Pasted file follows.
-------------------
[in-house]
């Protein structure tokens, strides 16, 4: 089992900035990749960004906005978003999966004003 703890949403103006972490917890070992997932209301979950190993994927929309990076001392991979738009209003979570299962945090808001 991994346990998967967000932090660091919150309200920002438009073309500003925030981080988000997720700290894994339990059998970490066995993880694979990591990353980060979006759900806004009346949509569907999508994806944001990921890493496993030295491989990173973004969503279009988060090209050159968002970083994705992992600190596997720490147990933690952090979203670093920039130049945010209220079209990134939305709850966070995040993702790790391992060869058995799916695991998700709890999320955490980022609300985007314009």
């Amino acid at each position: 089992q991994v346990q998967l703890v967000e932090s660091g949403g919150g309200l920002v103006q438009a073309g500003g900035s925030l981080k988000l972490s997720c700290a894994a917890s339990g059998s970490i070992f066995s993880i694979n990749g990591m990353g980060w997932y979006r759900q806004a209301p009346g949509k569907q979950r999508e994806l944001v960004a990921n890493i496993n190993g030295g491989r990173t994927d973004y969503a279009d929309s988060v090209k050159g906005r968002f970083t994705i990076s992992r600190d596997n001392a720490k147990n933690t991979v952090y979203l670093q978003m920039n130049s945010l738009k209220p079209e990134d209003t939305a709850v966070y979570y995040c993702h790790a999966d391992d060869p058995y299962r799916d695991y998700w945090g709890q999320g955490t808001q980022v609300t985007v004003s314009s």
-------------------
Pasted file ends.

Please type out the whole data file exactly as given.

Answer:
[in-house]
């Protein structure tokens, strides 16, 4: 089992900035990749960004906005978003999966004003 703890949403103006972490917890070992997932209301979950190993994927929309990076001392991979738009209003979570299962945090808001 991994346990998967967000932090660091919150309200920002438009073309500003925030981080988000997720700290894994339990059998970490066995993880694979990591990353980060979006759900806004009346949509569907999508994806944001990921890493496993030295491989990173973004969503279009988060090209050159968002970083994705992992600190596997720490147990933690952090979203670093920039130049945010209220079209990134939305709850966070995040993702790790391992060869058995799916695991998700709890999320955490980022609300985007314009």
């Amino acid at each position: 089992q991994v346990q998967l703890v967000e932090s660091g949403g919150g309200l920002v103006q438009a073309g500003g900035s925030l981080k988000l972490s997720c700290a894994a917890s339990g059998s970490i070992f066995s993880i694979n990749g990591m990353g980060w997932y979006r759900q806004a209301p009346g949509k569907q979950r999508e994806l944001v960004a990921n890493i496993n190993g030295g491989r990173t994927d973004y969503a279009d929309s988060v090209k050159g906005r968002f970083t994705i990076s992992r600190d596997n001392a720490k147990n933690t991979v952090y979203l670093q978003m920039n130049s945010l738009k209220p079209e990134d209003t939305a709850v966070y979570y995040c993702h790790a999966d391992d060869p058995y299962r799916d695991y998700w945090g709890q999320g955490t808001q980022v609300t985007v004003s314009s």